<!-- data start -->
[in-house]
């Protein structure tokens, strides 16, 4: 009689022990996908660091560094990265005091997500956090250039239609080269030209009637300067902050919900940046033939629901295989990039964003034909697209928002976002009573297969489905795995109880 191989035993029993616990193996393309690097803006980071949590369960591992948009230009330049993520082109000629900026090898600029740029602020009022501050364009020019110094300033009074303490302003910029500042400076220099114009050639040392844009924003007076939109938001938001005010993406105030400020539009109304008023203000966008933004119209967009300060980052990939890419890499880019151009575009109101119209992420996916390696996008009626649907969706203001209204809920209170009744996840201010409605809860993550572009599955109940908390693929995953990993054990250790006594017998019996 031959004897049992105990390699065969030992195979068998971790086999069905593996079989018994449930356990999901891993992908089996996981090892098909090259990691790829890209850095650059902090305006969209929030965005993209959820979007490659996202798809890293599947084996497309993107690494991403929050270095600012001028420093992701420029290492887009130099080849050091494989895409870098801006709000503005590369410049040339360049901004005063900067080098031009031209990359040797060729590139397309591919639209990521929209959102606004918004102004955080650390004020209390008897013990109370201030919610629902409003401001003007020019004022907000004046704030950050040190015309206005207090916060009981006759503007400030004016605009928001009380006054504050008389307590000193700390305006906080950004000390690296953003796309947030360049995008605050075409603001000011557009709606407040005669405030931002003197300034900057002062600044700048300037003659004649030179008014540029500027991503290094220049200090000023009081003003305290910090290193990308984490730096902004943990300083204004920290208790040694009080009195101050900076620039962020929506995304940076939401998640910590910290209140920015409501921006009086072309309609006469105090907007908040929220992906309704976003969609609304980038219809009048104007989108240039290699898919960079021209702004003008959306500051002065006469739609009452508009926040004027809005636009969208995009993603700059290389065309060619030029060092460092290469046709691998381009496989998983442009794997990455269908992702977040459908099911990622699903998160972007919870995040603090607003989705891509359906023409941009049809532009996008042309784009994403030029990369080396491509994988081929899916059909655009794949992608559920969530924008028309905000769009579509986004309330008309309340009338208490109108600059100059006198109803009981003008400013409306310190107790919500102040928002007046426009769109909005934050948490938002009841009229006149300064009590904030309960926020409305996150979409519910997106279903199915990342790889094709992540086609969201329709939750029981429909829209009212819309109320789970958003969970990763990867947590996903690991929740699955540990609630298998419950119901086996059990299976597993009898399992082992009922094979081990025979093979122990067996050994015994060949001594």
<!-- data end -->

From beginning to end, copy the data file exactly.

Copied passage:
[in-house]
């Protein structure tokens, strides 16, 4: 009689022990996908660091560094990265005091997500956090250039239609080269030209009637300067902050919900940046033939629901295989990039964003034909697209928002976002009573297969489905795995109880 191989035993029993616990193996393309690097803006980071949590369960591992948009230009330049993520082109000629900026090898600029740029602020009022501050364009020019110094300033009074303490302003910029500042400076220099114009050639040392844009924003007076939109938001938001005010993406105030400020539009109304008023203000966008933004119209967009300060980052990939890419890499880019151009575009109101119209992420996916390696996008009626649907969706203001209204809920209170009744996840201010409605809860993550572009599955109940908390693929995953990993054990250790006594017998019996 031959004897049992105990390699065969030992195979068998971790086999069905593996079989018994449930356990999901891993992908089996996981090892098909090259990691790829890209850095650059902090305006969209929030965005993209959820979007490659996202798809890293599947084996497309993107690494991403929050270095600012001028420093992701420029290492887009130099080849050091494989895409870098801006709000503005590369410049040339360049901004005063900067080098031009031209990359040797060729590139397309591919639209990521929209959102606004918004102004955080650390004020209390008897013990109370201030919610629902409003401001003007020019004022907000004046704030950050040190015309206005207090916060009981006759503007400030004016605009928001009380006054504050008389307590000193700390305006906080950004000390690296953003796309947030360049995008605050075409603001000011557009709606407040005669405030931002003197300034900057002062600044700048300037003659004649030179008014540029500027991503290094220049200090000023009081003003305290910090290193990308984490730096902004943990300083204004920290208790040694009080009195101050900076620039962020929506995304940076939401998640910590910290209140920015409501921006009086072309309609006469105090907007908040929220992906309704976003969609609304980038219809009048104007989108240039290699898919960079021209702004003008959306500051002065006469739609009452508009926040004027809005636009969208995009993603700059290389065309060619030029060092460092290469046709691998381009496989998983442009794997990455269908992702977040459908099911990622699903998160972007919870995040603090607003989705891509359906023409941009049809532009996008042309784009994403030029990369080396491509994988081929899916059909655009794949992608559920969530924008028309905000769009579509986004309330008309309340009338208490109108600059100059006198109803009981003008400013409306310190107790919500102040928002007046426009769109909005934050948490938002009841009229006149300064009590904030309960926020409305996150979409519910997106279903199915990342790889094709992540086609969201329709939750029981429909829209009212819309109320789970958003969970990763990867947590996903690991929740699955540990609630298998419950119901086996059990299976597993009898399992082992009922094979081990025979093979122990067996050994015994060949001594």